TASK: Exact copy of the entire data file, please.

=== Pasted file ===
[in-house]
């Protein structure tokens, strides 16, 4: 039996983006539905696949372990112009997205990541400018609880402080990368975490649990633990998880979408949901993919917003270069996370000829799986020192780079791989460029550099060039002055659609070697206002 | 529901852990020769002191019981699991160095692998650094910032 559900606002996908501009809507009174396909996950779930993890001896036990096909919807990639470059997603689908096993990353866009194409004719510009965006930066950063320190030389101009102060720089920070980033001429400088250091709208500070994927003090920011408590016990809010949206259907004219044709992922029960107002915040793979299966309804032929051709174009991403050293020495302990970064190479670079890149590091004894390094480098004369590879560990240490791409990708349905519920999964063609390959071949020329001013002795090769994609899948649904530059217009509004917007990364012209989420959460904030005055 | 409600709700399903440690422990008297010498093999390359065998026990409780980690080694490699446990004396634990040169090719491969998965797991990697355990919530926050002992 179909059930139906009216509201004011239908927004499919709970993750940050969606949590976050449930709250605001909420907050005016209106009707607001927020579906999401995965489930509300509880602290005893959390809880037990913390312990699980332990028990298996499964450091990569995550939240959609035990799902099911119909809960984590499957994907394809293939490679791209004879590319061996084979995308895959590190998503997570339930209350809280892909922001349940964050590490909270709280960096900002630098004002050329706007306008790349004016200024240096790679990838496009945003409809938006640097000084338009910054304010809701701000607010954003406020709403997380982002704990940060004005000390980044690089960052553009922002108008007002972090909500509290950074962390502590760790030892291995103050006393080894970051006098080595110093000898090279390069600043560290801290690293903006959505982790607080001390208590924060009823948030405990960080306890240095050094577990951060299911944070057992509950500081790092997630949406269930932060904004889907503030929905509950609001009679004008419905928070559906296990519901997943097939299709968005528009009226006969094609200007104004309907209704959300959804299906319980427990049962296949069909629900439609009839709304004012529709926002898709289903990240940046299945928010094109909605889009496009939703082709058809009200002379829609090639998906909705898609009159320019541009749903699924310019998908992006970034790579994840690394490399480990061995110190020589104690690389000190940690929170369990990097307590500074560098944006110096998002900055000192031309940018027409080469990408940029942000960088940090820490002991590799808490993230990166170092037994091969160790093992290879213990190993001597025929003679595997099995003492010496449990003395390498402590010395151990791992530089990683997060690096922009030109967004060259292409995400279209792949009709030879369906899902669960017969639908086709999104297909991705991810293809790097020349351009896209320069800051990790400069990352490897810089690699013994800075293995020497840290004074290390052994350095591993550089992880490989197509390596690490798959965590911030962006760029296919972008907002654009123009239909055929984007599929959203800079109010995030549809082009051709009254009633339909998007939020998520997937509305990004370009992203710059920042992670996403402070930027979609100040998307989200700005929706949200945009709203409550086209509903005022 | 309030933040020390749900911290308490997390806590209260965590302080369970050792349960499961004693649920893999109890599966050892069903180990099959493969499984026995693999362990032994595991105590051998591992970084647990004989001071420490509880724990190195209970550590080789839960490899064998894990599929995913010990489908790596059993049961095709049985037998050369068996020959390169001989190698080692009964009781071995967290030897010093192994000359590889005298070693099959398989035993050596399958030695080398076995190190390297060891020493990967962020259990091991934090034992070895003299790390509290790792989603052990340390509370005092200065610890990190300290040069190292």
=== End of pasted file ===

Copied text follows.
[in-house]
């Protein structure tokens, strides 16, 4: 039996983006539905696949372990112009997205990541400018609880402080990368975490649990633990998880979408949901993919917003270069996370000829799986020192780079791989460029550099060039002055659609070697206002 | 529901852990020769002191019981699991160095692998650094910032 559900606002996908501009809507009174396909996950779930993890001896036990096909919807990639470059997603689908096993990353866009194409004719510009965006930066950063320190030389101009102060720089920070980033001429400088250091709208500070994927003090920011408590016990809010949206259907004219044709992922029960107002915040793979299966309804032929051709174009991403050293020495302990970064190479670079890149590091004894390094480098004369590879560990240490791409990708349905519920999964063609390959071949020329001013002795090769994609899948649904530059217009509004917007990364012209989420959460904030005055 | 409600709700399903440690422990008297010498093999390359065998026990409780980690080694490699446990004396634990040169090719491969998965797991990697355990919530926050002992 179909059930139906009216509201004011239908927004499919709970993750940050969606949590976050449930709250605001909420907050005016209106009707607001927020579906999401995965489930509300509880602290005893959390809880037990913390312990699980332990028990298996499964450091990569995550939240959609035990799902099911119909809960984590499957994907394809293939490679791209004879590319061996084979995308895959590190998503997570339930209350809280892909922001349940964050590490909270709280960096900002630098004002050329706007306008790349004016200024240096790679990838496009945003409809938006640097000084338009910054304010809701701000607010954003406020709403997380982002704990940060004005000390980044690089960052553009922002108008007002972090909500509290950074962390502590760790030892291995103050006393080894970051006098080595110093000898090279390069600043560290801290690293903006959505982790607080001390208590924060009823948030405990960080306890240095050094577990951060299911944070057992509950500081790092997630949406269930932060904004889907503030929905509950609001009679004008419905928070559906296990519901997943097939299709968005528009009226006969094609200007104004309907209704959300959804299906319980427990049962296949069909629900439609009839709304004012529709926002898709289903990240940046299945928010094109909605889009496009939703082709058809009200002379829609090639998906909705898609009159320019541009749903699924310019998908992006970034790579994840690394490399480990061995110190020589104690690389000190940690929170369990990097307590500074560098944006110096998002900055000192031309940018027409080469990408940029942000960088940090820490002991590799808490993230990166170092037994091969160790093992290879213990190993001597025929003679595997099995003492010496449990003395390498402590010395151990791992530089990683997060690096922009030109967004060259292409995400279209792949009709030879369906899902669960017969639908086709999104297909991705991810293809790097020349351009896209320069800051990790400069990352490897810089690699013994800075293995020497840290004074290390052994350095591993550089992880490989197509390596690490798959965590911030962006760029296919972008907002654009123009239909055929984007599929959203800079109010995030549809082009051709009254009633339909998007939020998520997937509305990004370009992203710059920042992670996403402070930027979609100040998307989200700005929706949200945009709203409550086209509903005022 | 309030933040020390749900911290308490997390806590209260965590302080369970050792349960499961004693649920893999109890599966050892069903180990099959493969499984026995693999362990032994595991105590051998591992970084647990004989001071420490509880724990190195209970550590080789839960490899064998894990599929995913010990489908790596059993049961095709049985037998050369068996020959390169001989190698080692009964009781071995967290030897010093192994000359590889005298070693099959398989035993050596399958030695080398076995190190390297060891020493990967962020259990091991934090034992070895003299790390509290790792989603052990340390509370005092200065610890990190300290040069190292």